Mounted on police horse "Gellibrand"
Mounted Police were drafted to various parts of the colony under the command of Inspectors, who resided in their Divisions. Outstations were formed in the larger centres of population and the Constables were supplied with one or more horses or camels, depending upon the location of the outpost. When any crime or offence was reported, the Officer in Charge of the outstation immediately communicated by telegram or post with the Detective Office in Adelaide, the Inspector of his Division, any other stations deemed necessary, and undertook immediate action for the arrest of the offender. Supplementary reports were sent until the case was completed.
Twenty five books for recording purposes and six books for reference were kept at each outstation. The reference books included ‘The House Surgeon’ and ‘Myle’s Treatise on the Shoeing of Horses’.
The Mounted Police were considered to be the elite branch of the Force, and its members were officially designated ‘Police Troopers’. This distinction led to friction with the Foot Police so in June 1880, the title was discontinued and members were known as "Mounted Constable" or "Foot Constable" depending on whether they were posted to the Country or City Divisions. Mounted Police were drilled in the simplest cavalry movements to enable them to work together in emergencies, and on such occasions discarded the sword and carried batons and revolvers. Handcuffs were carried in a saddle pouch.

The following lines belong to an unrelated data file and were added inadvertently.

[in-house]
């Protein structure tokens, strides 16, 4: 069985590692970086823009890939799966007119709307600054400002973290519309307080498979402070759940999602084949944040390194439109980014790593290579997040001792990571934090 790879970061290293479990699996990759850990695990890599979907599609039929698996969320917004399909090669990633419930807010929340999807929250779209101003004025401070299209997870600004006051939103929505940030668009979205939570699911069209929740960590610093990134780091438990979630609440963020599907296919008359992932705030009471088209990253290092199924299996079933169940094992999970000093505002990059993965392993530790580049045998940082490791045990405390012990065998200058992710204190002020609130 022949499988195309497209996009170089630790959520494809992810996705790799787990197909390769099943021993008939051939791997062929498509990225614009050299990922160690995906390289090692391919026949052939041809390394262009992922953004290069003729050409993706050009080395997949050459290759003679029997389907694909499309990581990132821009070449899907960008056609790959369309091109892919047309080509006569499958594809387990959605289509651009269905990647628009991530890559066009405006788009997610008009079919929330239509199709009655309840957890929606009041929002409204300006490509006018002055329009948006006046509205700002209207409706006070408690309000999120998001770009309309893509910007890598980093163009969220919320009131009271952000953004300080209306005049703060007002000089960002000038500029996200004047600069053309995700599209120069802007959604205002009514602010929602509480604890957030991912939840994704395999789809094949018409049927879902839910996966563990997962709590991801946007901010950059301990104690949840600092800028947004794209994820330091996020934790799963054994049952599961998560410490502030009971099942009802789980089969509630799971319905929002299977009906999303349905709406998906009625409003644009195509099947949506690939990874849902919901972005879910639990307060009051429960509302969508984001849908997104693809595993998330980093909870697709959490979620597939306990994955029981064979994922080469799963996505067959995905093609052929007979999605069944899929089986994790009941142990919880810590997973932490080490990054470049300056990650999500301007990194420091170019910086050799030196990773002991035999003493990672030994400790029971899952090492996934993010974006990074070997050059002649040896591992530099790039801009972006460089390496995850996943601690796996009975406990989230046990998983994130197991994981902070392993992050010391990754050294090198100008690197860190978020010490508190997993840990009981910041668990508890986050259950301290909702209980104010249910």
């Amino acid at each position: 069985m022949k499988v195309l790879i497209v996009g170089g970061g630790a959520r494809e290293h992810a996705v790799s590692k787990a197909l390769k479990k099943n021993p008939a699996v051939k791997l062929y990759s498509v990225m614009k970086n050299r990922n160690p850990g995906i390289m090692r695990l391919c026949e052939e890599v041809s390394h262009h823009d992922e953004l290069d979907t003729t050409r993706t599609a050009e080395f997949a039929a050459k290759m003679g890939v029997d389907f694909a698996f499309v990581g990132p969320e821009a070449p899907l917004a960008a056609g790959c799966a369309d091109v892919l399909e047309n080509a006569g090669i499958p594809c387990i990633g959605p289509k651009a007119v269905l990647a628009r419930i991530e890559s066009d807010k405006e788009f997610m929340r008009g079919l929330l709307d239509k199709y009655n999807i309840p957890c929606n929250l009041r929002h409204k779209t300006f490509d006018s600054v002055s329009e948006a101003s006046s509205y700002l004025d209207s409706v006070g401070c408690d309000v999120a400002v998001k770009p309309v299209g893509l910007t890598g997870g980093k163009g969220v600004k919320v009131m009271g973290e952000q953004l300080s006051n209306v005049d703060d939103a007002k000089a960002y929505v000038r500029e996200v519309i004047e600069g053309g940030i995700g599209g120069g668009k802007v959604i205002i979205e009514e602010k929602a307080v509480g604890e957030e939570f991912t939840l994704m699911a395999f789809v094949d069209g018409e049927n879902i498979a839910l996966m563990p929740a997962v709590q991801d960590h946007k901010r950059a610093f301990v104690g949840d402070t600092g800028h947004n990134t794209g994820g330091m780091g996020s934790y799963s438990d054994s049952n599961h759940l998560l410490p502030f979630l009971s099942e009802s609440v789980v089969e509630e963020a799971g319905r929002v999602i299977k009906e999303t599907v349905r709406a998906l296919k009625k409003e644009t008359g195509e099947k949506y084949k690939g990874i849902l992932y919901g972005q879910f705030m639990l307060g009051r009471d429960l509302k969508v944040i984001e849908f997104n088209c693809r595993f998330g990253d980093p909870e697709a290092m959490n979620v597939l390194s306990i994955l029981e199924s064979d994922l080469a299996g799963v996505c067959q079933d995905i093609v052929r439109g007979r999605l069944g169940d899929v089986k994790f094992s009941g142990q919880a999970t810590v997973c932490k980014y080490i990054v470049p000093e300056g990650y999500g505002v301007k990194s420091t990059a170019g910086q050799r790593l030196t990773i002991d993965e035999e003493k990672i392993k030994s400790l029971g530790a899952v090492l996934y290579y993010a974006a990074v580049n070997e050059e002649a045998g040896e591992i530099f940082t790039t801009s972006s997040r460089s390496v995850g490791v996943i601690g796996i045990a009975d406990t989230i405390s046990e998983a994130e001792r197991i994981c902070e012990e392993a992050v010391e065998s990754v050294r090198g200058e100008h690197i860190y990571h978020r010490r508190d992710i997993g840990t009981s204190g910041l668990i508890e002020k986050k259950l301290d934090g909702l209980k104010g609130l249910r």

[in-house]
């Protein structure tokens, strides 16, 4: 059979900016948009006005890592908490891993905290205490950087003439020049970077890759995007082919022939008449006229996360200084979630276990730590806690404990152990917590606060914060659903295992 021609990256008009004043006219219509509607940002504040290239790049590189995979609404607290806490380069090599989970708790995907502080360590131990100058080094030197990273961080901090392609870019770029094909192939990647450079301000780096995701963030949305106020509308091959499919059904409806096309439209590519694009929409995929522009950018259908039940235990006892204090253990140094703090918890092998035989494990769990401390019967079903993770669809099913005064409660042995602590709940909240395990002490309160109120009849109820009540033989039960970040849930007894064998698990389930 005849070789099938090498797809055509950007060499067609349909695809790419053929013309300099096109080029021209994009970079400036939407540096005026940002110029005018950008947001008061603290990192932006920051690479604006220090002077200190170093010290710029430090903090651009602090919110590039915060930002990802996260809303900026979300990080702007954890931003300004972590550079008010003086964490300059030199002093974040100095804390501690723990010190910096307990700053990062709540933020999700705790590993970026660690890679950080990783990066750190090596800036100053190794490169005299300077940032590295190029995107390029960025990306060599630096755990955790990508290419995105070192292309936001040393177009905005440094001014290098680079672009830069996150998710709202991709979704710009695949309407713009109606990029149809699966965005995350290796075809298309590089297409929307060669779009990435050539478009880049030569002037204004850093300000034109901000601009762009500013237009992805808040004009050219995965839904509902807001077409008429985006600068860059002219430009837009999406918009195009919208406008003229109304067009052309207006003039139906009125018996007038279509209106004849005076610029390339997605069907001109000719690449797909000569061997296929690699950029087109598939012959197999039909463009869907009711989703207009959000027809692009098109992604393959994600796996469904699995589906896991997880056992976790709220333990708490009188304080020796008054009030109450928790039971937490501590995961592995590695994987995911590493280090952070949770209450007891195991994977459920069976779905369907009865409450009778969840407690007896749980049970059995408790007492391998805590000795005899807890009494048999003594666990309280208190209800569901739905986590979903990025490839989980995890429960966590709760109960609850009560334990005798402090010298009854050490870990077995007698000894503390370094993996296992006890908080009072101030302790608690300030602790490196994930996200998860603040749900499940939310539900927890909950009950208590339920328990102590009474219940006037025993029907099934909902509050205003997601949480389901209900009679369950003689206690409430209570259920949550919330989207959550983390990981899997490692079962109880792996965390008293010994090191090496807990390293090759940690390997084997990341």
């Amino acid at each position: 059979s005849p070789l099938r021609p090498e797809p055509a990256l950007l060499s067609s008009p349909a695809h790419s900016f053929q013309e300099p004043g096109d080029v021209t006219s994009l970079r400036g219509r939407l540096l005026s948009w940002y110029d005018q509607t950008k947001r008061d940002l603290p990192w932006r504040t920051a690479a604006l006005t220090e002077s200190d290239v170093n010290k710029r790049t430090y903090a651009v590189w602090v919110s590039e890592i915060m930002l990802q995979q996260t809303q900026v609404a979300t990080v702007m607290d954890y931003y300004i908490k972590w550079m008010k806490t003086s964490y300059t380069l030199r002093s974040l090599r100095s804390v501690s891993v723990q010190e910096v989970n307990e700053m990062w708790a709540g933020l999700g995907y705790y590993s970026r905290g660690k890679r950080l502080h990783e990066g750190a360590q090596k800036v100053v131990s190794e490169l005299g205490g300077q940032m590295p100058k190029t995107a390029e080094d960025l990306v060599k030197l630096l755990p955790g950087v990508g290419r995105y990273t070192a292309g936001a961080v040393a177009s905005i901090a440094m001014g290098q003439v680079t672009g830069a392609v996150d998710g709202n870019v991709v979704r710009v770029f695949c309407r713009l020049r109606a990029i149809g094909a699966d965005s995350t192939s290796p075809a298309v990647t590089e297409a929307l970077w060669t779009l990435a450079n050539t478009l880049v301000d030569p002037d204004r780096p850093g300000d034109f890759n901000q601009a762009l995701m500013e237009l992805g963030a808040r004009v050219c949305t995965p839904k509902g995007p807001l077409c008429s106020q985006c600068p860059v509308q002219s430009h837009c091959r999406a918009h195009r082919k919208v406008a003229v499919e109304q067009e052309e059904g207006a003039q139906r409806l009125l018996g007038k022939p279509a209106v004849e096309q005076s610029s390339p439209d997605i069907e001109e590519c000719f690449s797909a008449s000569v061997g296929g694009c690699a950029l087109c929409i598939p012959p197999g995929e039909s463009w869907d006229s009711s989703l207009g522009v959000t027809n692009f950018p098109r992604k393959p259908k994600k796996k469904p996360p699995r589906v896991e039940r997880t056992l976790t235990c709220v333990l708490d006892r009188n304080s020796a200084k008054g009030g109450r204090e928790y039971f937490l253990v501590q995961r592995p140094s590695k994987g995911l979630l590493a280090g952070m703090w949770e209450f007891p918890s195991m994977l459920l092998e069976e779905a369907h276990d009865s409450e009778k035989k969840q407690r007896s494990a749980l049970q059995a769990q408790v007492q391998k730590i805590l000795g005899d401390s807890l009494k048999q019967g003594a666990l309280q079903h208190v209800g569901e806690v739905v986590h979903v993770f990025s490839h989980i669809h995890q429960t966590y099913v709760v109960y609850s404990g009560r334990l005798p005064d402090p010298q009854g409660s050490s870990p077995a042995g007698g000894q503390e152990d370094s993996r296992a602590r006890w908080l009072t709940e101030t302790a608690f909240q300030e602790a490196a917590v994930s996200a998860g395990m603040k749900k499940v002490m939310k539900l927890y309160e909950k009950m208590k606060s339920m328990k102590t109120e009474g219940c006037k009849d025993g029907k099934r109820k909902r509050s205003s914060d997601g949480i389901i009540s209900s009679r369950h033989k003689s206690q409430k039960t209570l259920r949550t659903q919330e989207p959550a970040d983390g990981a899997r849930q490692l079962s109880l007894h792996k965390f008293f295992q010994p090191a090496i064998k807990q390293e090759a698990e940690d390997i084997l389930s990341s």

When on bush patrol, the uniform was sometimes replaced by more practical bush dress, and broad brimmed hats were worn. Each man was expected to shoe his own horse whilst on patrol, and severe disciplinary action was taken against men who did not pay strict attention to the well-being of their mount. During long, arduous patrols through remote areas, the Mounted Police traversed territory never before seen by Europeans, and were the unsung explorers of much of South Australia and the Northern Territory.
RELATED ARTICLES ON THIS WEB-SITE:
1. Mounted Police Troopers, by Chas Hopkins
2. MOUNTED CONSTABLE - wearing cape and shako cap.
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